***
There is something so obviously archetypal about the link between night and death. Night, darkness, the sub-conscious, a mythological journey to the underworld, and symbolically to death, a recurring rhythm of night-day-night, death-life-death, a dance, a dialectic. As mundane and cliche as this symbolism might be, it is not becoming less powerful or meaningful in my mind. It seems the older I become, the more fearful the night is to me. More and more often I wake up in the middle of the night with intense feelings of anxiety and fear- I worry that I am growing old, that I am squandering precious years, that my parents are aging and will die, that I am in immediate physical danger; unresolved emotional issues become amplified to overwhelming proportions and are almost too much to bear; countless other fears well up in a dream-like state – and like dreams they vanish in the morning as though mists on a lake – I can’t recall them all now, only the most pronounced among them. Where do these fears go during the day? Where do they come from? Why does the light bring waking and the dispersal of dreams, fears, and anxiety about death and decay? Why am I not able to recall the relief that comes without fail each morning, when I am in the throes of night-terror? Why, if illusory, are the reasons for my fear so persuasive and all-consuming in the middle of the night?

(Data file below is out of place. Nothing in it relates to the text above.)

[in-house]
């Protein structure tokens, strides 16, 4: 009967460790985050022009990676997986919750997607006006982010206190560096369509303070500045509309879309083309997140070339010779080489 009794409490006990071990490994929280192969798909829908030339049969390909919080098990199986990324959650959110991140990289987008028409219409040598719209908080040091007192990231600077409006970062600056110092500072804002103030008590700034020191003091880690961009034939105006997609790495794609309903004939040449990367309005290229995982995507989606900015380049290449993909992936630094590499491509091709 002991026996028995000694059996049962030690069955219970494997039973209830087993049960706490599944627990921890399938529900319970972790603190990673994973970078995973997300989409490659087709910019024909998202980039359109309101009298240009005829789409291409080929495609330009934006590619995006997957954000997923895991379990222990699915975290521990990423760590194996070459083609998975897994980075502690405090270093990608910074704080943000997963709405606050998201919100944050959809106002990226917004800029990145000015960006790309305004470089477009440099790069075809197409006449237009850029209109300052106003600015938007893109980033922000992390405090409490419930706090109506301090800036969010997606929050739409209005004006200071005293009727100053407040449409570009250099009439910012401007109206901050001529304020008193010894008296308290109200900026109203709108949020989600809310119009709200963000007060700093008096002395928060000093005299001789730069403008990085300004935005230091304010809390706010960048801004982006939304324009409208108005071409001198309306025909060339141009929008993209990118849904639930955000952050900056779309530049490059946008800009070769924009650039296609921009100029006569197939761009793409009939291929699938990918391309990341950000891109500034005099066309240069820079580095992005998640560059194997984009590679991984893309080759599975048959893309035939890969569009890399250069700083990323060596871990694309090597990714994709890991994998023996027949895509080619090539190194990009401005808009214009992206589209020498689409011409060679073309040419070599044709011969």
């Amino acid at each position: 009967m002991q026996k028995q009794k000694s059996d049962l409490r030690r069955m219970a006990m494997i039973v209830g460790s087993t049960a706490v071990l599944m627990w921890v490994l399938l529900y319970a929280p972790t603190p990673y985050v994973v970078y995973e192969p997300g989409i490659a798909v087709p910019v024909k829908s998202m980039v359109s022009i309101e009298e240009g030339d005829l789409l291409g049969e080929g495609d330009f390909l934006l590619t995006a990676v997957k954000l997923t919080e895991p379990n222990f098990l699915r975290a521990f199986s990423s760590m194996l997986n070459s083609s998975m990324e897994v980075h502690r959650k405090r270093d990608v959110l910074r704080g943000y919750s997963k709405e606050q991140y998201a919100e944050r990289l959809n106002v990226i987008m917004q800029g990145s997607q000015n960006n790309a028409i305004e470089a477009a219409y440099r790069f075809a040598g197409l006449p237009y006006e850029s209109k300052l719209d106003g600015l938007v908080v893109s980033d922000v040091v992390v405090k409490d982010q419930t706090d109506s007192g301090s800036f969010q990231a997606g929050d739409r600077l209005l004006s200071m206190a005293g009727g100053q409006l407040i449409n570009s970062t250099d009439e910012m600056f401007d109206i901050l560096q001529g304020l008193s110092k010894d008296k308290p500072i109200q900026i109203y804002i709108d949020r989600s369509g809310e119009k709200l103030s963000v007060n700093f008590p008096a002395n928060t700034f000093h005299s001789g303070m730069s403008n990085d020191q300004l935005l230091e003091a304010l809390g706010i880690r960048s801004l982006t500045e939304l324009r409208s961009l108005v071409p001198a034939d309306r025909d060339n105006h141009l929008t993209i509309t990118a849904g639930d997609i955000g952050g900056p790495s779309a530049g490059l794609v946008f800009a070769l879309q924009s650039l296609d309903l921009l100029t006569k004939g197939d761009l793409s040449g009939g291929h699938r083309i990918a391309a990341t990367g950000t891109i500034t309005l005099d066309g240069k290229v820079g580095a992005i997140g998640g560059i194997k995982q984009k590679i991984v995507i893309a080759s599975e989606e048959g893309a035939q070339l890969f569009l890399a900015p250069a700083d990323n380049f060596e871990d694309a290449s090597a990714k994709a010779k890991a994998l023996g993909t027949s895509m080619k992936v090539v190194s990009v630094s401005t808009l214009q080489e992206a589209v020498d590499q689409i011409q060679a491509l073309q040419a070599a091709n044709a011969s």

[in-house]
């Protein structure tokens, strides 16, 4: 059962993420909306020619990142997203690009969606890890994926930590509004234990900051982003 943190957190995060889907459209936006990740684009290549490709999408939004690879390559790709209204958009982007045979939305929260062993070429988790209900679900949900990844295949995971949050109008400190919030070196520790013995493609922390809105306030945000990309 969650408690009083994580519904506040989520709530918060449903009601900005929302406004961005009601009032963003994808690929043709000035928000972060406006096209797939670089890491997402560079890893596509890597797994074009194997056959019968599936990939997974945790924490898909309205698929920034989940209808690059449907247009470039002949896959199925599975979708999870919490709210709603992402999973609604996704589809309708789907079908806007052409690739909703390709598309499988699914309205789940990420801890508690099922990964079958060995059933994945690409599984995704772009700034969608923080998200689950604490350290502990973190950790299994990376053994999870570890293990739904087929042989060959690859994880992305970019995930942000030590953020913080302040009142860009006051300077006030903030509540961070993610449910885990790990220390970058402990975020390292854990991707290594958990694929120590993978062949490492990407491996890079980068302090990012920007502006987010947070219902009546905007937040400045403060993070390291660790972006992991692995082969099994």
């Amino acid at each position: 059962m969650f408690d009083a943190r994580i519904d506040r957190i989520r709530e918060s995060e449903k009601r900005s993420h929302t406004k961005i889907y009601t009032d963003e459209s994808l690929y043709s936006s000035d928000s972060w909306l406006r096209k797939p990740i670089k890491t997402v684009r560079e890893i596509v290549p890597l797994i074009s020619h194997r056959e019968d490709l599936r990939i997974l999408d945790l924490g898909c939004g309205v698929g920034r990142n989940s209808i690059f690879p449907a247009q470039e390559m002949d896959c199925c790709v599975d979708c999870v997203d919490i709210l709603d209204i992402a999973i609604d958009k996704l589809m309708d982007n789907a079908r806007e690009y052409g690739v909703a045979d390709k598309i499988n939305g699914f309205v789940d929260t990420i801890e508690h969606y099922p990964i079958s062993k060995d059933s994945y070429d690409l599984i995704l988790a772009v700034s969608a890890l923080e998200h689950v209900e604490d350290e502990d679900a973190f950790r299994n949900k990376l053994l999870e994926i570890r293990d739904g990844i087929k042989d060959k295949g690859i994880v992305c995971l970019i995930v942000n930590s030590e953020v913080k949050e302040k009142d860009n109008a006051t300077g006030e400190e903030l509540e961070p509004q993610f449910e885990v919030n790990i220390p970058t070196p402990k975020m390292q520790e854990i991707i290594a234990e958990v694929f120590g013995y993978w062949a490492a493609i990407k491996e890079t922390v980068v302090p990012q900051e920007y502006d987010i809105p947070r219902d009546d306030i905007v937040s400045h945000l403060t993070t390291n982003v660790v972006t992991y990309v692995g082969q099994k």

***

Compared with my bad dreams of late, there is something almost happy about the tone of “as long as there are birds”. Certainly it expresses more rational fears about looming environmental disaster – it is more concerned with the everlasting, or ever-renewing life of the earth than of the soul – it does not fear for the latter so much as for the former. While not making pronouncements about the destiny of the soul, it reconciles the death of the individual with a resurrected future – that is, a planet healthy enough to sustain itself, all its living things and processes. A dream of the earth, as Thomas Berry has written. In this dream, death is not separate from life- in this dialectic we are forced to see both at once, in relationship with each other. It is almost as if the liberation of the soul consists in the decay of the body and its transformation into food for new life. Is this the communion to which Berry refers, when he writes: “the universe is a communion of subjects, not a collection of objects”? There is still a warning, however, of a more final death – the possibility of a future in which birds go away, and the earth ceases to yield water and plant life. In this nightmarish vision, we are not absolved of our responsibility by our passing from life to death. Our bodies, our souls, rest peacefully only when our actions have secured a healthy future for those who come after us.

***

As surely as our loving ebbs and flows like the blue sea
there will be no tragedy in our passing
so long as there is water for everyone to drink

***

Felicity

hobsonschoicemusic.com